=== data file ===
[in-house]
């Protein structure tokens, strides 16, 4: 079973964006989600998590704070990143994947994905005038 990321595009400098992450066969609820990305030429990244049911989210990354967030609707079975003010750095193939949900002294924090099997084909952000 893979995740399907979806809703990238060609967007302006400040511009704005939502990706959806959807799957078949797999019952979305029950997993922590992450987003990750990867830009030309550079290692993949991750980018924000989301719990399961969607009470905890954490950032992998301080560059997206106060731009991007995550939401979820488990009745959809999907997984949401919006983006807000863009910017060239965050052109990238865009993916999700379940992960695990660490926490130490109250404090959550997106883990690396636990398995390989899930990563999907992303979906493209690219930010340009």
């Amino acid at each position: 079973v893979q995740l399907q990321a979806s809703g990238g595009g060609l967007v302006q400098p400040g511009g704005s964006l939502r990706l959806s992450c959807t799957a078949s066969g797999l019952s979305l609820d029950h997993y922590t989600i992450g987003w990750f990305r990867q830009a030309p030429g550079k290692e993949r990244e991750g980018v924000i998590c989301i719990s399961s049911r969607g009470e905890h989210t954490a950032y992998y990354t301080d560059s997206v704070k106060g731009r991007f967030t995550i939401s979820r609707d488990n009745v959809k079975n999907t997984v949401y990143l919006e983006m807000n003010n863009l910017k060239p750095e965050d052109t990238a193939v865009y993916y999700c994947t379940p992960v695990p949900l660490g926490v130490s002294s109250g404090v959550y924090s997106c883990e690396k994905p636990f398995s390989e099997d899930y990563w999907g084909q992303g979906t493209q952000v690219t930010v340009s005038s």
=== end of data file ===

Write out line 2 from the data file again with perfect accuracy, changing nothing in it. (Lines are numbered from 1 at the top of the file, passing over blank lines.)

């Protein structure tokens, strides 16, 4: 079973964006989600998590704070990143994947994905005038 990321595009400098992450066969609820990305030429990244049911989210990354967030609707079975003010750095193939949900002294924090099997084909952000 893979995740399907979806809703990238060609967007302006400040511009704005939502990706959806959807799957078949797999019952979305029950997993922590992450987003990750990867830009030309550079290692993949991750980018924000989301719990399961969607009470905890954490950032992998301080560059997206106060731009991007995550939401979820488990009745959809999907997984949401919006983006807000863009910017060239965050052109990238865009993916999700379940992960695990660490926490130490109250404090959550997106883990690396636990398995390989899930990563999907992303979906493209690219930010340009």